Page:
Musings on Art

Bright Lights, Big City

Whilst flicking through the newspaper the other day, my eyes were caught by the image that accompanied no. 6 of 9 Fun Things to Do This Weekend.  The blazing, bright LED signage was reminiscent of the neon drenched terrain of my beloved Tokyo, so I set out to find a Scotties Boutique to see the work of multimedia artist, Jade Townsend.

Situated on Lorne Street, Scotties stocks high end fashion designers such as Lanvin, Nina Ricci and Comme des Garçons, whom initially commissioned Townsend to create her LED artworks for their I.T Beijing Market store in 2014.  She was the first woman to exhibit at the concept store, and spent three months in Beijing exploring consumerism and retail trends.  Townsend is interested in why we buy new jeans that are made to look old,[1] and the peculiarity and irrationality of aesthetics in fashion.

Titled End – User (2016), Townsend includes some photographs of the recently closed Kirkcaldie and Stains department store in Wellington, but my interest here lies in her work with LEDs.  The artwork takes centre stage in the window display at Scotties, surrounded by almost equally luminous (and desirable) objects such as Bao Bao Issey Miyake bags.  The irradiant glow of these pieces can be seen from across the street, and I wish I had actually seen them at night.  Townsend is fascinated by the push and pull nature of these lit signs; in Beijing their lurid vividness is unmistakable through the haze and smog, seemingly glamorous and alluring, they draw you to places that perhaps aren’t the case.[2]  This disparity can be likened to when we buy things that we don’t necessarily need, such as luxury goods, and the cognitive dissonance that arises after purchase.  Cognitive dissonance is when a person has conflicting attitudes about a product or service, and tends to be greater when there are a number of attractive choices available and/or it requires a higher level of commitment of time or money.  Such dissatisfaction can be a reason why people return certain items.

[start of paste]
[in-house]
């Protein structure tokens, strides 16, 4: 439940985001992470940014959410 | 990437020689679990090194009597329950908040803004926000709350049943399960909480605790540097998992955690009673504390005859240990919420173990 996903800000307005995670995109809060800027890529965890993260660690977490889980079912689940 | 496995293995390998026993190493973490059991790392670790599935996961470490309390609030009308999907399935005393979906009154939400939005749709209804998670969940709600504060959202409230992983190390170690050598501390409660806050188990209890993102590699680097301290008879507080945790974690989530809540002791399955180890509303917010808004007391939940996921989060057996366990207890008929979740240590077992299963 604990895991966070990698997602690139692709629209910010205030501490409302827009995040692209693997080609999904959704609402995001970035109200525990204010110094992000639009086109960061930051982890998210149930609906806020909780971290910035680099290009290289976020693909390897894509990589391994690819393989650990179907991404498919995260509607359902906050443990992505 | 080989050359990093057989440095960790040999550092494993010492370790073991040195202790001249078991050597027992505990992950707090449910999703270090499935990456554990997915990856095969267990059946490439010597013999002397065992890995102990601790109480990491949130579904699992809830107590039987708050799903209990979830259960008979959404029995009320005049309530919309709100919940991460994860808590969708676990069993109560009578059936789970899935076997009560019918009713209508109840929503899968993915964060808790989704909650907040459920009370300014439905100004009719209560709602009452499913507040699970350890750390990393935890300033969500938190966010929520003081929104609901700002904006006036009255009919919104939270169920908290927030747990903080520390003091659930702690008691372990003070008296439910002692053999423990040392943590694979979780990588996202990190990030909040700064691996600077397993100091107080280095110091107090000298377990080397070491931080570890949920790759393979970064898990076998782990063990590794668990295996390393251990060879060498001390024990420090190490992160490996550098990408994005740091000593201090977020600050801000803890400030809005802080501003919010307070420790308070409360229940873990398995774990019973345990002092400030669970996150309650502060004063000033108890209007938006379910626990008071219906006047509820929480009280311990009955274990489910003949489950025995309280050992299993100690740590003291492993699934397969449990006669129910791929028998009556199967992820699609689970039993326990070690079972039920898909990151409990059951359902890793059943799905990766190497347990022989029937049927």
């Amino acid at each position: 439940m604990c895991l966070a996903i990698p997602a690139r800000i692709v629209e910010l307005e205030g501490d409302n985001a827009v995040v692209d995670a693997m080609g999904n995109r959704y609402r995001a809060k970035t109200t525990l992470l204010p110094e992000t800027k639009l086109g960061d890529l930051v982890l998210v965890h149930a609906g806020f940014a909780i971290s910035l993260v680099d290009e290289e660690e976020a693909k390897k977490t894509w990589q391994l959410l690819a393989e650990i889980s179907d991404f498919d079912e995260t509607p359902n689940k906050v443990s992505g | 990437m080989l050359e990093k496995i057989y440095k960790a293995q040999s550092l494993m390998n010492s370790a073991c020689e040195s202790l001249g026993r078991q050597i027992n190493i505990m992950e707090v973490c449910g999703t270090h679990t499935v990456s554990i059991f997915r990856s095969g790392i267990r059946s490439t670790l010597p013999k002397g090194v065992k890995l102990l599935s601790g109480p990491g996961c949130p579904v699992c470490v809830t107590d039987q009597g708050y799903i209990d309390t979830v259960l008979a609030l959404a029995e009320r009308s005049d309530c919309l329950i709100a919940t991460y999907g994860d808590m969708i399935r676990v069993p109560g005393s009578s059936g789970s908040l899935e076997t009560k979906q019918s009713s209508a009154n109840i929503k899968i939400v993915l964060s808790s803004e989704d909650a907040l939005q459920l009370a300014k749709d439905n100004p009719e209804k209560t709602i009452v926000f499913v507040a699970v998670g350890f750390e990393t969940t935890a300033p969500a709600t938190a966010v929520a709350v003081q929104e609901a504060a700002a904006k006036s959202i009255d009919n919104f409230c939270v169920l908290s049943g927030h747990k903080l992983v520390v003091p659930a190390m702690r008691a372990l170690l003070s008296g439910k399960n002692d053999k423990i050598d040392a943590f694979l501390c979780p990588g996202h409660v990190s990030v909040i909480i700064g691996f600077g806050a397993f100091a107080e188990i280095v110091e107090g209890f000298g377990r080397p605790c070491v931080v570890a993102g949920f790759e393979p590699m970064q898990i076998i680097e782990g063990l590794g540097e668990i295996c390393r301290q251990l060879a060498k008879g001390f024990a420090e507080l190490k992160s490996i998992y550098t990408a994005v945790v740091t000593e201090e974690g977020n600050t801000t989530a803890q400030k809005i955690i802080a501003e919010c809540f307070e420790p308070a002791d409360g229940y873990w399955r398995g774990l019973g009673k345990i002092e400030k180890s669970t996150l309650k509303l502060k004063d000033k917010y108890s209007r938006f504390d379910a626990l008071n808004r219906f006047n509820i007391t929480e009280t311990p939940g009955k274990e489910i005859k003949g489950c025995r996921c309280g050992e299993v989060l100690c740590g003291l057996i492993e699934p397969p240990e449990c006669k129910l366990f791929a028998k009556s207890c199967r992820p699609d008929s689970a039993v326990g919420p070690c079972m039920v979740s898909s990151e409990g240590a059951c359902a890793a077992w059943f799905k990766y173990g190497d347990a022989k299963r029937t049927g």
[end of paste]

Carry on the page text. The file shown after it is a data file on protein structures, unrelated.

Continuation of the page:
A reflection of her time there and China’s role as super producers and consumers, Townsend’s two light works each spell out a word in English and in Chinese characters.  The English word is ‘Typical’, and a quick Google indicates that the characters 奢华 read ‘extravagant or luxurious’ (presuming Google Translate is correct).  Townsend states in the accompanying text that the Chinese characters are approximate translations of English concepts.  Hence, there is a play on language as the origins and meaning of words is muddied; China has become more synonymous with luxury brands than anywhere else in the world.  The juxtaposition of these two words is striking – has our desire for luxury goods become typical and commonplace?  Have we, the consumers, become so conditioned to want the items that celebrities tote in magazines and on Instagram, that we don’t stop to ask why we need it?  What is of further fascination is that the word ‘luxury’ is banned from billboard advertising in China, to remove the obviousness of the class divide and wealth gap in the country.[3]  In a way, the characters could soon be as foreign in China as they are here to non-Chinese speakers.

I found the placement of these artworks within a boutique to be greatly engaging, as it lures us in and celebrates our need to consume, whilst equally questioning it.  After a while, you think that we would become desensitised to the allure due to the sheer number of glistening signs, but I suspect their glare and gleam won’t ever quite die down 😀

Both links are about Townsend’s time in Beijing, the first is an interview on Radio New Zealand, and the second is an article from The Wireless:

And she also recently exhibited at Pataka Art + Museum, Porirua:

Jade Townsend is exhibiting works at both Scotties Boutiques, the one in Auckland CBD is located at 3 Lorne Street, and the other is at 2 Blake Street, Ponsonby.   Her artworks are on until Thursday 23rd June 2016.  Do check them out!

Thanks for stopping by 🙂


[1] Jade Townsend, ‘Standing Room Only: Jade Townsend’, radio interview with Lynn Freeman, Arts on Sunday, broadcast Sunday 15 February 2015,